2. It’s gluten-free and energy dense. I’ve never had any gluten-sensitivity issues of which I’m aware, but I have several friends who can hardly go near the stuff. And the more I read about gluten and gluten intolerances, the more I’m convinced I should cut down on it in my own diet. Whole grain brown rice and black beans are an inexpensive, virtually fat-free, energy-potent, and gluten-free meal.

3. It’s hella inexpensive. It’s rice and beans, dude. If you spend more than $10 on a week’s supply, you’re going overboard.

4. It’s easy to make and clean up after. The only thing that needs cooking is the rice — unless you’re adding other stuff that needs it. In the extremely simple recipe below, everything else is rinse and dry (and/or chop).

5. It’s infinitely customizable. Add spices, sauces, seasonings, ketchup (sounds nasty, I know, but don’t knock it ’til you’ve tried it), veggies, tofu, chicken… literally, there’s no end to the ways this dish can be made interesting.

6. It keeps well. I’ve been known — from time to time — to dig a tupperware out of the fridge with rice and beans that’s over four or five days old. And it’s still great.

THE CONS

It’s not all flowers and bunnies, unfortunately.

First, both rice and beans are acid-forming foods. When consumed in excess, acid-forming foods basically screw up the body’s ability to do everything well. Don’t worry — we’re not talking about a life-threatening situation here, and when I balance my diet out with other organic veggies, fruits, grains, nuts, and select animal products (turkey and fish a few times a week), I feel and perform just fine.

The whole pH-balance-in-the-bloodstream, acid vs. alkaline foods thing is a whole other topic and probably best suited for it’s own post, but here’s a good primer [ http://www.rense.com/1.mpicons/acidalka.htm ] if you’re interested, along with a chart of most foods and which team they’re on. Just remember: moderation.

Secondly, beans have a reputation for making for room-clearing farts. Personally, beans have never been a problem for me (raw broccoli, however, has been). But if beans jive that way with your chemistry, be sure to schedule your consumption appropriately.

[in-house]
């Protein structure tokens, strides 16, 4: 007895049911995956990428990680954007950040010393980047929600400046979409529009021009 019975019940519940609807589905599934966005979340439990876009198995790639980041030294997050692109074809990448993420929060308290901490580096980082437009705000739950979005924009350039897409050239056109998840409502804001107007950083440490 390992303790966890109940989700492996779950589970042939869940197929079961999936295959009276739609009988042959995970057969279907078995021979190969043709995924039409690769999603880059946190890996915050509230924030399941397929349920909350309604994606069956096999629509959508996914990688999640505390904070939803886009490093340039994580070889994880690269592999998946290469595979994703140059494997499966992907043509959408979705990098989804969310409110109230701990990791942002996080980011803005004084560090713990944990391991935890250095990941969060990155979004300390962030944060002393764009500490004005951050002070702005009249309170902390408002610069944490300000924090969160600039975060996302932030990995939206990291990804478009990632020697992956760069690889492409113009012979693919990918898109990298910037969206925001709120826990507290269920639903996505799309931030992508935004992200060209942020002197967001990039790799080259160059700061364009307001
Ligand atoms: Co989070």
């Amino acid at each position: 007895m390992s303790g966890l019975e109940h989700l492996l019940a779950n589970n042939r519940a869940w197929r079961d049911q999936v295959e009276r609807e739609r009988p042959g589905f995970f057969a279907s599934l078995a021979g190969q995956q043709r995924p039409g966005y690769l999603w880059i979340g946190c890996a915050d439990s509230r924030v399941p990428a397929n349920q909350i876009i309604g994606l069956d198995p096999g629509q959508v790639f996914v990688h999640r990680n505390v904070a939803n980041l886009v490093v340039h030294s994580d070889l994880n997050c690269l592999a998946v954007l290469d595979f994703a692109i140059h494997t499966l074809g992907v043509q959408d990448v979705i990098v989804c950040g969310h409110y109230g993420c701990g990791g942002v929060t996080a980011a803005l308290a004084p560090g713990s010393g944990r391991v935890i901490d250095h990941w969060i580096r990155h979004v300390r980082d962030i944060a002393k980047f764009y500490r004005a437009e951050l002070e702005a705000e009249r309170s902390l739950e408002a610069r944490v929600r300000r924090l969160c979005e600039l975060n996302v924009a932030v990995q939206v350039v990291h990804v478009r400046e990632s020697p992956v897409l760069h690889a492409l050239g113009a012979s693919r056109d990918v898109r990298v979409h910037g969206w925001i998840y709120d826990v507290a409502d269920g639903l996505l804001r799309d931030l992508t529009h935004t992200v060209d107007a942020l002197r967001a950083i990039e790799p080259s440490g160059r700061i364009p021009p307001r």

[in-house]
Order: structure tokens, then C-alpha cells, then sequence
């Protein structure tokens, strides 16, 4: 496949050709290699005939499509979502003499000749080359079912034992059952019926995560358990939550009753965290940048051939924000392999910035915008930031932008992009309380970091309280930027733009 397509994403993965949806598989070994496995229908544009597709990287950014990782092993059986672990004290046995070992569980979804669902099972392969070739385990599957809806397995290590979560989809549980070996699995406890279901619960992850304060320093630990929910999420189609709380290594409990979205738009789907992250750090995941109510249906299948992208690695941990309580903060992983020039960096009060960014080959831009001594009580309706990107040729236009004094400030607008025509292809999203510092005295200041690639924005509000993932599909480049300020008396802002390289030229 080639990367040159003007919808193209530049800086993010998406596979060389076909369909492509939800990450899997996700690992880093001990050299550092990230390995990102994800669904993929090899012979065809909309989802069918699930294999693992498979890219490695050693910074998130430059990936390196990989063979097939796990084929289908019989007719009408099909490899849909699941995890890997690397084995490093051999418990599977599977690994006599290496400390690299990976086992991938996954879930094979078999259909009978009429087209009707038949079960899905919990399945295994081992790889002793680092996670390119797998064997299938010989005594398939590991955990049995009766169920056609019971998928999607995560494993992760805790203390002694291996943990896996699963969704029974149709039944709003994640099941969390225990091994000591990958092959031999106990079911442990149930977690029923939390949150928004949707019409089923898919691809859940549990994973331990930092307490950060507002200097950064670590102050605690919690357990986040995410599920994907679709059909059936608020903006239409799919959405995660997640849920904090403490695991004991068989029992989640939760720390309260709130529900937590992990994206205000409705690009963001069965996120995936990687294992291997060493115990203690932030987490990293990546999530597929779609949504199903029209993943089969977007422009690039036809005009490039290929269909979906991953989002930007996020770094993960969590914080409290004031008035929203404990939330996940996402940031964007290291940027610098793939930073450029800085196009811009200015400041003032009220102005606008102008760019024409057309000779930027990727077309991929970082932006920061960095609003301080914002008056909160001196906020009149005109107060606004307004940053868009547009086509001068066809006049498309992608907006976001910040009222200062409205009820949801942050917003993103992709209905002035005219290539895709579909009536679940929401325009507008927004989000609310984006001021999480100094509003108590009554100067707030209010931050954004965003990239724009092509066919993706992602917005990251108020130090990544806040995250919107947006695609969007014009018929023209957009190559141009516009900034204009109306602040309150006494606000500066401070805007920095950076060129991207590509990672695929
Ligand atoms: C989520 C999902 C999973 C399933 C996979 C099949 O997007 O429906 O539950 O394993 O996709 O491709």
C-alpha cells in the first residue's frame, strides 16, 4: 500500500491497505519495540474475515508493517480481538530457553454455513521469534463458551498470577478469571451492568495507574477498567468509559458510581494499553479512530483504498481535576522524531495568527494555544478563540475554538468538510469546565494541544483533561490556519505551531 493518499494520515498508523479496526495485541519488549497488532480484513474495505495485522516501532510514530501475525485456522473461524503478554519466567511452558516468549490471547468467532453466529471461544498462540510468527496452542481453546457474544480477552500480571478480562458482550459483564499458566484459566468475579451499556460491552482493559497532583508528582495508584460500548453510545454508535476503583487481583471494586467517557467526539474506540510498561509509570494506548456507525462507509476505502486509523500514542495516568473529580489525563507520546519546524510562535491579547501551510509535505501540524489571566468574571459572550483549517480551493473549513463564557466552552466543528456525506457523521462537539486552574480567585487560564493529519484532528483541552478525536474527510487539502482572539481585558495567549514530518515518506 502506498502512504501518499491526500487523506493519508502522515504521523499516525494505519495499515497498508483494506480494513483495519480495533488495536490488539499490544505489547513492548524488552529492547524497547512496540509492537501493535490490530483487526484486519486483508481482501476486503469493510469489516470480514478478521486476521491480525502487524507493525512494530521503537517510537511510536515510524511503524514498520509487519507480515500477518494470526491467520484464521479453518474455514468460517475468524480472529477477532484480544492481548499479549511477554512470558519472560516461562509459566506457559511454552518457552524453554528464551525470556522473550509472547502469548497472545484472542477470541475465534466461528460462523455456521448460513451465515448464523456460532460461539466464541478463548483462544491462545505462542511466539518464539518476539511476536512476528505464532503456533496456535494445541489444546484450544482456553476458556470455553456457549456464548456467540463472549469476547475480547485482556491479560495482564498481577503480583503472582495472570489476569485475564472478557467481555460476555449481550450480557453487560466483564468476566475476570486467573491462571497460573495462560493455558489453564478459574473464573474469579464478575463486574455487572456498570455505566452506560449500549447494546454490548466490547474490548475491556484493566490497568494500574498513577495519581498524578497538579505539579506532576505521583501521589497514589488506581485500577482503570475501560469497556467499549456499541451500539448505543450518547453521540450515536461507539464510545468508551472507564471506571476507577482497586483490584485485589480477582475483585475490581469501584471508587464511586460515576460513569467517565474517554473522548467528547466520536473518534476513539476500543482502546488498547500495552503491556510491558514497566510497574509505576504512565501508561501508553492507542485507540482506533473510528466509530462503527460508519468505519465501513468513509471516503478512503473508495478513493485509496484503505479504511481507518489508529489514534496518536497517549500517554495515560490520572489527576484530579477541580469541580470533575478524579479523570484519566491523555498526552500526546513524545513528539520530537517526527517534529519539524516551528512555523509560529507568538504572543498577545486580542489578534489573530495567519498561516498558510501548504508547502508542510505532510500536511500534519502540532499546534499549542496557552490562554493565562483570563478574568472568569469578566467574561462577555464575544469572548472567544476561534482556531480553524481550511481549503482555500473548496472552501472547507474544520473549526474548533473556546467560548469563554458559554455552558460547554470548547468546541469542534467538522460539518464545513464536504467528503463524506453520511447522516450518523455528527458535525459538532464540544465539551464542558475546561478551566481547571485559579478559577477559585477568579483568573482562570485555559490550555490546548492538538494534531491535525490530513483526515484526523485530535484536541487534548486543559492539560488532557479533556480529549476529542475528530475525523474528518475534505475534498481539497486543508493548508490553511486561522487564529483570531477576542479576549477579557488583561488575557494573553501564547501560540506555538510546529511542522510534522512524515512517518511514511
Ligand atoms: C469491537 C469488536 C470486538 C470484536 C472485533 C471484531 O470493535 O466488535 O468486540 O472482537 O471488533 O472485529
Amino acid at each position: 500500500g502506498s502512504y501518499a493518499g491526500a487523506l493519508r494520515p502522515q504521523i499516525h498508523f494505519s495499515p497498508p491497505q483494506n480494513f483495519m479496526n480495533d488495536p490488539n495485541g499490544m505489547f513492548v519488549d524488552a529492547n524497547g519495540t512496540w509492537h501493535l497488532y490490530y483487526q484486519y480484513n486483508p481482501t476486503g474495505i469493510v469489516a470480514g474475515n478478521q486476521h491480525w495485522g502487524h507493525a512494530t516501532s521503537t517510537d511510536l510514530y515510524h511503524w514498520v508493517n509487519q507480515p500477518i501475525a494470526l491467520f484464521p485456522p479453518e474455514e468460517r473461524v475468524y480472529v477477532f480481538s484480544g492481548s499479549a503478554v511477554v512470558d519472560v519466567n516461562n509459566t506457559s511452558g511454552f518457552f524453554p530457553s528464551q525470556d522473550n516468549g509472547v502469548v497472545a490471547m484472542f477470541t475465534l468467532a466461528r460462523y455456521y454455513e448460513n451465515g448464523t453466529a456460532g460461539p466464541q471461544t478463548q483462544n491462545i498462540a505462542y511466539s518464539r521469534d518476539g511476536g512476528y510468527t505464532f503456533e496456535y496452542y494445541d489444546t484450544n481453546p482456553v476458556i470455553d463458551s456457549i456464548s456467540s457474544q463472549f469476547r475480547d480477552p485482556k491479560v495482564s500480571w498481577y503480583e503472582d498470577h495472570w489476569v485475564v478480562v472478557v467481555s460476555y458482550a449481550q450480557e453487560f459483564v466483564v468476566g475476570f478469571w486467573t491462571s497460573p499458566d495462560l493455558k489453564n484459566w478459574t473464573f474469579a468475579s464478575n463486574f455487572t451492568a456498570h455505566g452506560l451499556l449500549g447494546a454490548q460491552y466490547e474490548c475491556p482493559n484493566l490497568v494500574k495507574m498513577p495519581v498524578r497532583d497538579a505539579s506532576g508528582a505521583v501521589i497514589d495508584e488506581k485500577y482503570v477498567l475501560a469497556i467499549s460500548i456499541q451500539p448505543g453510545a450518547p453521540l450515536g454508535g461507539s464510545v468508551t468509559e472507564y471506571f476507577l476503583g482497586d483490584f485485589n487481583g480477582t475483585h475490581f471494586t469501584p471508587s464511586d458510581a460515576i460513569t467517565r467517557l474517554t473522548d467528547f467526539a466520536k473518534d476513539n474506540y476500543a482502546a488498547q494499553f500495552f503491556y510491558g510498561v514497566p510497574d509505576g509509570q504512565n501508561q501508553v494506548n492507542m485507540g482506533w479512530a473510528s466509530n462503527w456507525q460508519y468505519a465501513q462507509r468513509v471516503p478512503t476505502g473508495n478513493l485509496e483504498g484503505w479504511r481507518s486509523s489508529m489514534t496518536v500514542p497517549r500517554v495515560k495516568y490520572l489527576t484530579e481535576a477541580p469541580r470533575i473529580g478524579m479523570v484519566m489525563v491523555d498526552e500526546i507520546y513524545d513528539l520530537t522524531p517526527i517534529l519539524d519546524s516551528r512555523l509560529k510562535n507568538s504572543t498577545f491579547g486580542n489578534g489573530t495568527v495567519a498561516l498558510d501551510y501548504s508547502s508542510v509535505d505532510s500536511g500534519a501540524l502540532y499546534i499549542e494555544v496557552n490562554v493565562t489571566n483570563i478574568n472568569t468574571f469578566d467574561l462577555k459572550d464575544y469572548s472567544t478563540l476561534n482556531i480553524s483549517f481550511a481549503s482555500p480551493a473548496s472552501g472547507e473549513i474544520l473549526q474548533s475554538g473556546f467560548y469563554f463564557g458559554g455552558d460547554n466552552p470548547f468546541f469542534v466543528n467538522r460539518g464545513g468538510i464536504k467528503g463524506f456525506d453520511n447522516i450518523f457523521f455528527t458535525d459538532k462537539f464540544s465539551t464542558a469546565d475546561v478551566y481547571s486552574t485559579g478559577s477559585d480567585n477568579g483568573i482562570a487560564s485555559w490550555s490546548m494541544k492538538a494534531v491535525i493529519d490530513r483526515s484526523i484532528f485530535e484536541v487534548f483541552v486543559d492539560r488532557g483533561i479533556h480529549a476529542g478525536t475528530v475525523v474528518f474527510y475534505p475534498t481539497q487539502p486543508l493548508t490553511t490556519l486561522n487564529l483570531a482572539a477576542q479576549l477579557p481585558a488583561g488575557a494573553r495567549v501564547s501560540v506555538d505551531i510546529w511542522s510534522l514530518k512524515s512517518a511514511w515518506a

And lastly, I use only whole grain brown rice — typically basmati or jasmine. White and other forms of processed rice typically have most or all of their nutrients stripped so that they’ll keep longer on store shelves. Since processed, nutritionally-vacant foods like white rice are instantly converted to sugar in the body (which in turn triggers the “pleasure” receptors in the brain), people can literally become addicted to “feel good” foods like white rice.

Which is bad news, because white rice also more or less tops the list of high-glycemic processed foods humans eat, and is a common culprit in the development of adult-onset diabetes.

This topic is probably also worth it’s own separate post. But: to avoid automatic fat storage, premature aging, and severe blood sugar spikes (and the requisite “slump” I feel after my body flushes a truckload of insulin into my system to combat them), I avoid white rice — and really any processed “white” food product, including bagels and baguettes and even white semolina pasta.

HOW TO

It should be noted that I’m something of a minimalist with the way I eat, and I have an extremely high tolerance for repetition. I view food mostly as fuel first and a pleasure thing second, so I don’t change things up all that much. But here’s what I chow on a few times a week, and how I make it:

1. The Rice. I know we all know how to make rice, but just in case: I combine 1 cup whole grain Basmati rice from Trader Joe’s and 2 cups filtered water in a saucepan (or a rice cooker, if you have one… which I don’t). I bring it to a boil, then turn it down to a simmer, put the lid on, and hang out for 30 minutes. That’s it. You can do whatever in between — I chop the veggies.

After 30 minutes, take the lid off and remove from heat. The rice should be fluffy and steaming with little to no water in the pan, and unless it’s been overcooked, it shouldn’t stick. Super mega ultra easy.

2. The Beans. I use 1 can of organic black beans from Trader Joe’s, which go for about $1.09 each. I drain and rinse them first to wash off any excess sodium, then dump them in with the rice once it’s done cooking.

3. The Veggies. While the rice is cooking, I chop up 1 raw Hawaiian sweet onion, and 1 raw red bell pepper. These get dumped into the mix after the beans.

4. The Ketchup. This is the part where people always go, “Eww man — ketchup? Really?” But for me, it’s just kinda what needs to happen; doesn’t taste right without it. I dump a pretty liberal amount of All-Natural Organic Trader Joe’s ketchup on the whole pile of stuff (experiment to find your own preferences), then stir it all up.

From there, it’s directly into individual tupperware containers, and then onto clean up duty, which is minimal. The whole batch is good for about three to four servings, and keeps for several days in the fridge.

TAH-DA

That’s it!

One day I’ll do a proper cost-calorie analysis or something (rough estimates put it at about $3 per batch), but I’m pretty sure a better, healthier food bang for my buck doesn’t exist. I’ve been eating this for years, and it’s helped me stay both happily under budget and feeling great.


Are you an actor who wants to do a guest post about food? Leave a comment!